Poetry Saturday—A Man

Edgar A. GuestA man doesn’t whine at his losses,
A man doesn’t whimper and fret,
Or rail at the weight of his crosses
And ask life to rear him a pet.
A man doesn’t grudgingly labor
Or look upon toil as a blight;
A man doesn’t sneer at his neighbor
Or sneak from a cause that is right.

A man doesn’t sulk when another
Succeeds where his efforts have failed;
Doesn’t keep all his praise for the brother
Whose glory is publicly hailed;
And pass by the weak and the humble
As though they were not of his clay;
A man doesn’t ceaselessly grumble
When things are not going his way.

A man looks on woman as tender
And gentle, and stands at her side
At all times to guard and defend her,
And never to scorn or deride.
A man looks on life as a mission.
To serve, just so far as he can;
A man holds his noblest ambition
On earth is to live as a man. —Edgar A. Guest

Poetry Saturday—The Hope Of His Coming

There is a balm for every pain,
A medicine for all sorrow;
The eye turned backward to the Cross,
And forward to the morrow.

The morrow of the glory and the psalm,
When He shall come;
The morrow of the harping and the palm,
The welcome home.

Meantime in His beloved hands our ways,
And on His Heart the wandering heart at rest;
And comfort for the weary one who lays
His head upon His Breast. —Gerhard Tersteegen

Poetry Saturday—Ready To Blaze

If we with earnest effort could succeed
   To make our life one long connected Prayer,
As lives of some perhaps have been and are:—
If—never leaving Thee—we had no need
Our wandering spirits back again to lead
   Into Thy presence, but continued there,
   Like angels standing on the highest stair
Of the sapphire throne―this were to pray indeed!
   But if distractions manifold prevail,
   And if in this we must confess we fail,
Grant us to keep at least a prompt desire,
   Continual readiness for Prayer and Praise—
An altar heaped and waiting to take fire
   With the least spark, and leap into a blaze! ―Richard Trench

Poetry Saturday—Abide With Me

Abide with me: fast falls the eventide;
The darkness deepens; Lord, with me abide.
When other helpers fail and comforts flee,
Help of the helpless, O abide with me.

Swift to its close ebbs out life’s little day;
Earth’s joys grow dim, its glories pass away.
Change and decay in all around I see.
O Lord who changes not, abide with me.

I need Your presence every passing hour.
What but Your grace can foil the tempter’s power?
Who like Yourself my guide and strength can be?
Through cloud and sunshine, O abide with me.

I fear no foe with You at hand to bless,
Though ills have weight, and tears their bitterness.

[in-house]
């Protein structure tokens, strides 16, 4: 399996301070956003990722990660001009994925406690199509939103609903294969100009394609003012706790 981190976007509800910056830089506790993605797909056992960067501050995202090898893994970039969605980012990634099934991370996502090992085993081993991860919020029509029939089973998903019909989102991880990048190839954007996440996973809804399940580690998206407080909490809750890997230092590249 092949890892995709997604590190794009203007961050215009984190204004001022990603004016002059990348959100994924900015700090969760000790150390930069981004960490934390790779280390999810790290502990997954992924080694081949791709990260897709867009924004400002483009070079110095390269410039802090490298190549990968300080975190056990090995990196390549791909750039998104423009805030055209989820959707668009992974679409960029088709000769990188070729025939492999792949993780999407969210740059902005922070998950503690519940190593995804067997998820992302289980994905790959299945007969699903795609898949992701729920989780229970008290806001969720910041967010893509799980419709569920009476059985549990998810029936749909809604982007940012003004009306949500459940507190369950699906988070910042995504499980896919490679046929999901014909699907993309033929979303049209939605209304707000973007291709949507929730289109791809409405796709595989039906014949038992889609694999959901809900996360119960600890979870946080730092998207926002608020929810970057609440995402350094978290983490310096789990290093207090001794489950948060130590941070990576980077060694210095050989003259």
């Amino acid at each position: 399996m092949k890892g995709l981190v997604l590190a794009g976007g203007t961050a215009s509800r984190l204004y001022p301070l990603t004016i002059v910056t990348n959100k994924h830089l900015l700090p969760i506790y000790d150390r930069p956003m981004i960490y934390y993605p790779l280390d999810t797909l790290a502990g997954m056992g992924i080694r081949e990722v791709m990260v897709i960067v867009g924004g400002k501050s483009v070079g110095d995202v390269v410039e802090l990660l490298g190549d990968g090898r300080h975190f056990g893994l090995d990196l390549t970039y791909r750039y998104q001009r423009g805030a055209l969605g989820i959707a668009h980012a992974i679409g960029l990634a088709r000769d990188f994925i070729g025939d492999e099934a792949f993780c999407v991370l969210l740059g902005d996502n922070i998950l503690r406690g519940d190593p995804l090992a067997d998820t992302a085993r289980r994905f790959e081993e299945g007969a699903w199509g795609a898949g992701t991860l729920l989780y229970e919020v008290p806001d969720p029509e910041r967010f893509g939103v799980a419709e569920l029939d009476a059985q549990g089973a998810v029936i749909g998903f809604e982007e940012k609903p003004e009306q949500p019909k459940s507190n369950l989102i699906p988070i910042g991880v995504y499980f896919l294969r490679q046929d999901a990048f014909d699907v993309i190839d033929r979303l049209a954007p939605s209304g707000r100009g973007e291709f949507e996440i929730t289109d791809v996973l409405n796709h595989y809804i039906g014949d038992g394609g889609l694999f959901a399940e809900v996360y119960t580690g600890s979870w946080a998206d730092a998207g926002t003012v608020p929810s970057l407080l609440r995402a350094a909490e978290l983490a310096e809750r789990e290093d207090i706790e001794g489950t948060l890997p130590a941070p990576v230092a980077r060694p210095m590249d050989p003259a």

Where is death’s sting? Where, grave, your victory?
I triumph still, if You abide with me.

Hold now Your Word before my closing eyes.
Shine through the gloom and point me to the skies.
Heaven’s morning breaks and earth’s vain shadows flee;
In life, in death, O Lord, abide with me. —Henry Francis Lyte

Poetry Saturday—Happy In Him

…But when I am happy in Him,
December’s as pleasant as May.

His Name yields the richest perfume,
And sweeter than music His voice;
His presence disburses my gloom,
And makes all within me rejoice;
I should, were He always thus nigh,
Have nothing to wish or to fear;
No mortal so happy as I,
My summer would last all the year.

Content with beholding His face,
My all to His pleasure resign’d,
No changes of season err place
Would make any change in my mind:
While blest with a sense of His love,
A palace a toy would appear;
And prisons would palaces prove,
If Jesus would dwell with me there. —John Newton

Poetry Saturday—Mother, Home, Heaven

Three words fall sweetly on my soul,
As music from an angel’s lyre,
That bid my spirit spurn control, 
And upward to its source aspire;
The sweetest sounds to mortals given
Are heard in Mother, Home, and Heaven. 

Dear Mother!—ne’er shall I forget
Thy brow, thine eye, thy pleasant smile; 
Though in the sea of death hath set
Thy star of life, my guide awhile, 
Oh, never shall thy form depart
From the bright pictures in my heart.

And like a bird that from the flowers,
Wing-weary seeks her wonted nest, 
My spirit, e’en in manhood’s hours,
Turns back in childhood’s Home to rest; 
The cottage, garden, hill, and stream,
Still linger like a pleasant dream.

And while to one engulfing grave
By Time’s swift tide we’re driven, 
How sweet the thought that every wave
But bears us nearer Heaven! 
There we shall meet, when life is o’er,
In that blest Home, to part no more. —William Goldsmith Brown

Poetry Saturday—In Heavenly Love Abiding

Wherever He may guide me,
No want shall turn me back;
My Shepherd is beside me,
And nothing can I lack.
His wisdom ever waketh,
His sight is never dim:
He knows the way He taketh,
And I will walk with Him.

Green pastures are before me,
Which yet I have not seen;
Bright skies will soon be o’er me,
Where the dark clouds have been.
My hope I cannot measure:
My path to life is free:
My Savior has my treasure,
And He will walk with me. —Anna Laetitia Waring
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